It’s Canna “Mme. Paul Caseneuve”, which I received from Old House Gardens (OHG) this Spring. This is the first time I’ve grown this variety of Canna. Introduced in 1902, it’s growing about 3 feet high for me, not as tall as “Cleopatra” which I grew in the same container last year. OHG describes the flower as “heart-breakingly lovely” and it looks to fulfill that promise. The foliage has been attractive, dark bronze for me.
[Confidential to my readers: I’ll get some proper photos of it after I return home this weekend.]
The London Plane Tree in front of our house. It’s taller than the house, and provides shade in the summer and fall.
Over the last two summers, more than a thousand people volunteered to conduct a tree census of the five boroughs, the second in the city’s history (the other was in 1995) — and the first to put a price tag on each specimen.
… Each tree’s type, age, size, and location was fed into a computer program, developed by the U.S. Forest Service and the University of California, Davis, that quantified the plant’s annual value in saving energy costs (more shade means less air-conditioning), improving air quality, absorbing storm-water runoff, and prettifying the block. The study determined that street trees are collectively worth $122 million a year to the city, with an average of $50 to $300 apiece.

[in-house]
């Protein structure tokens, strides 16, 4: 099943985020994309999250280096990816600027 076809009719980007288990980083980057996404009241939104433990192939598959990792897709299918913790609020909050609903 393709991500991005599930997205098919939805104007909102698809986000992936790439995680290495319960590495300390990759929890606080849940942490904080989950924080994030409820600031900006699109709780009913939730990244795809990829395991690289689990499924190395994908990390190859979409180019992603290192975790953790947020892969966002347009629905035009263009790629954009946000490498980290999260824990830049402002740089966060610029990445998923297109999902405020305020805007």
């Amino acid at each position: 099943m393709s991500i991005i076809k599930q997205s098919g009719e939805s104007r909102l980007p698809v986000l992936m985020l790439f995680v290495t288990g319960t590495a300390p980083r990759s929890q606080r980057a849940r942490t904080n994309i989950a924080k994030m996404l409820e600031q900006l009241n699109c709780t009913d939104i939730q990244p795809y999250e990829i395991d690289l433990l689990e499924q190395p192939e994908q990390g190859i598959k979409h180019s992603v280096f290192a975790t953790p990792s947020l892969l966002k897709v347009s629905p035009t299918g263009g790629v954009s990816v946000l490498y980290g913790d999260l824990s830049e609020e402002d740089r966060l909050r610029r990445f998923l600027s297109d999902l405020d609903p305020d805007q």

Not surprisingly, the oldest and largest are worth the most. … The standard formula says a dwelling with a tree in front is worth .88 percent more than a home without one … The city’s math allowed for a tree’s effect on property values, but with a limitation: The survey priced all houses equally, at $537,300, the median cost of a single-family home in 2005.
The article goes on to profile the value to the city and the homeowner of four different street trees in four different settings. Based on its age, and the real estate prices in our neighborhood, I’m estimating our street tree is worth $300-400 a year to the city, and adds about $10,000 to our property value.
Trying to catch up with some of my blogospheric responsibilities, I realized I totally forgot to link back to Good Planets! I submitted two photographs from the front of our house. The one above is the street tree in front of our house. Street trees have a tough time, and I worry about it. I’m thinking about plantings I can do in the tree pit (aka “hell strips”) between the sidewalk and the curb which will help the tree. We’re also going to need to make a cutout for the trunk, something I’m sorry we didn’t do when we had the sidewalk replaced two years ago.
Bees and Crocus tommasinianus in the front garden
This one’s a bonus shot of my first Spring flowers, in the front garden. These are part of the heirloom garden I’m building up in the front yard. The crocus were swarming with bees that day. I counted five bees when I took the photo, though I can only find three of them in the photo now.
Eranthis hyemalis, Winter Aconite, flowering in the front garden this afternoon.
Everything is delayed about a month from where I’d expect it to be. I would have had the first bulbs blooming last weekend, were it not for the blast of ice and snow we got. The most recent storm reached us last night. It eased off this morning, giving way to partial sun and clouds and temperatures in the upper fifties. Perfect for the crocuses to open up. Crocus tommasinianus
And here are two shots showing the flowers in situ in the front garden.